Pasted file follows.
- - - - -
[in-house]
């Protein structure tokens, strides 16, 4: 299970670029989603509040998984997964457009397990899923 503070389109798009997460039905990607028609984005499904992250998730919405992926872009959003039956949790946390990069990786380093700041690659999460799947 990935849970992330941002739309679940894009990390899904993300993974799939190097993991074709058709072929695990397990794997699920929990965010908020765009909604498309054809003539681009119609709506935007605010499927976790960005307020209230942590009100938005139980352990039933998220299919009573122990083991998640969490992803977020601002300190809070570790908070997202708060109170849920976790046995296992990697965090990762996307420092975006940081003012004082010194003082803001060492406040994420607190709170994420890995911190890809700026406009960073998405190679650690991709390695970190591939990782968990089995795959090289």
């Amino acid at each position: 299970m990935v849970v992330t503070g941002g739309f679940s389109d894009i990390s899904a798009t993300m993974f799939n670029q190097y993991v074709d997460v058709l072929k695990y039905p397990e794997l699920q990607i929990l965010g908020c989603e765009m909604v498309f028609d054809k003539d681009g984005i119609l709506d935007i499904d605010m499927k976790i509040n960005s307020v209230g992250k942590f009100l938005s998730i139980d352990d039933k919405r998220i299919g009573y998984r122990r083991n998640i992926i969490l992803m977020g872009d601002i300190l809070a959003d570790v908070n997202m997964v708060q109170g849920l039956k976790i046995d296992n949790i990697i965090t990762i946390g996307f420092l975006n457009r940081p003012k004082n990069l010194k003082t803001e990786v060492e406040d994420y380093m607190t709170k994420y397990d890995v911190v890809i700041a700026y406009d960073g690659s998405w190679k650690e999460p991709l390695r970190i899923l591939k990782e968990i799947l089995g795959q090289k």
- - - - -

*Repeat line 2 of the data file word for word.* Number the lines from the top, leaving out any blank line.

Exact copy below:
């Protein structure tokens, strides 16, 4: 299970670029989603509040998984997964457009397990899923 503070389109798009997460039905990607028609984005499904992250998730919405992926872009959003039956949790946390990069990786380093700041690659999460799947 990935849970992330941002739309679940894009990390899904993300993974799939190097993991074709058709072929695990397990794997699920929990965010908020765009909604498309054809003539681009119609709506935007605010499927976790960005307020209230942590009100938005139980352990039933998220299919009573122990083991998640969490992803977020601002300190809070570790908070997202708060109170849920976790046995296992990697965090990762996307420092975006940081003012004082010194003082803001060492406040994420607190709170994420890995911190890809700026406009960073998405190679650690991709390695970190591939990782968990089995795959090289």